Courts and electronic files

An Ontario Court judge issued a decision this week bemoaning the lack of electronic court records: “I suppose that on a sunny, unusually warm, mid-March day one should be mellow and accept, without complaint, the systemic failures and delay of this Court’s document management system.”

The comments were written by Justice Brown in Romspen Investment Corp. v. 6176666 Canada Ltée., 2012 ONSC 1727, a matter on the Ontario Court’s commercial list. He concluded his comments on the frustrations of the paper system as follows:

[16]           Yes, Virginia, somewhere, someone one must have created such a system, and perhaps sometime, in an another decade or so, rumours of such a possibility may waft into the paper-strewn corridors of the Court Services Division of the Ministry of the Attorney General and a slow awakening may occur.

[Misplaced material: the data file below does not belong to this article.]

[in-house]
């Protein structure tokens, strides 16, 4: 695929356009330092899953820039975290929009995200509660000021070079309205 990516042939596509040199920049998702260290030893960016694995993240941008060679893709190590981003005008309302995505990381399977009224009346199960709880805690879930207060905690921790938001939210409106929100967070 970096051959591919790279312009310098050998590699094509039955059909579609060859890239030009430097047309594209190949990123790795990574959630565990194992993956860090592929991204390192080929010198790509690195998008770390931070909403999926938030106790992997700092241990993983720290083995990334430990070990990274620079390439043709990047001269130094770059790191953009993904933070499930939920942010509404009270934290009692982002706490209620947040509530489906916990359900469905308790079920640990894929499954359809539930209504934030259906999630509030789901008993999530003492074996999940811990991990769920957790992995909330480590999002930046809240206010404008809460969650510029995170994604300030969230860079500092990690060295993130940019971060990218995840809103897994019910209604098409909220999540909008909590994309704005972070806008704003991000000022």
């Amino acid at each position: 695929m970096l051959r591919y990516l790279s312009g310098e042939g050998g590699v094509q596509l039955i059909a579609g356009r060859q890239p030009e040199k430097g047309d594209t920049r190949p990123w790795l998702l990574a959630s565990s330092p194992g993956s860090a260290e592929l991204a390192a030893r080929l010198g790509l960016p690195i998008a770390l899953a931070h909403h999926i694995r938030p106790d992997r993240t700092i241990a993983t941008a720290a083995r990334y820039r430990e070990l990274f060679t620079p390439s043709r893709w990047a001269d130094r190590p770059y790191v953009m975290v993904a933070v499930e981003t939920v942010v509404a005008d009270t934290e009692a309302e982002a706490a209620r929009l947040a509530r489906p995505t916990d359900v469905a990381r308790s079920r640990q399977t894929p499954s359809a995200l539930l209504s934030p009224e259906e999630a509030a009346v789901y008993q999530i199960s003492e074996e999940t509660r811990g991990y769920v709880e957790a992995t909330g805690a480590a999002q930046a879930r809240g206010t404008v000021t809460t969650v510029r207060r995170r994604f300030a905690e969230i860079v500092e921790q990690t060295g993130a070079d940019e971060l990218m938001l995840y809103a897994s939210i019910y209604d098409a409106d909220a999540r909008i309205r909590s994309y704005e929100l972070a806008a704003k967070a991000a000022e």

[17]           If some may consider such criticism un-judicial in tone, I make no apology for the language used.  The state of this Court’s document management and case scheduling systems is a scandal, and the poor excuse of a system which currently is employed should be subject to relentless criticism – judicial and otherwise – until it is discarded and the people of this province are provided by the provincial government with a court administration system of a quality which they deserve.

Members of the Federal Court and lawyers using the Federal Court have commented on a similar lack of electronic systems in that Court. The Federal Court is considering changes to its Rules to facilitate an electronic document and registry system.

(Thanks to CanLII for noting this decision via Twitter.)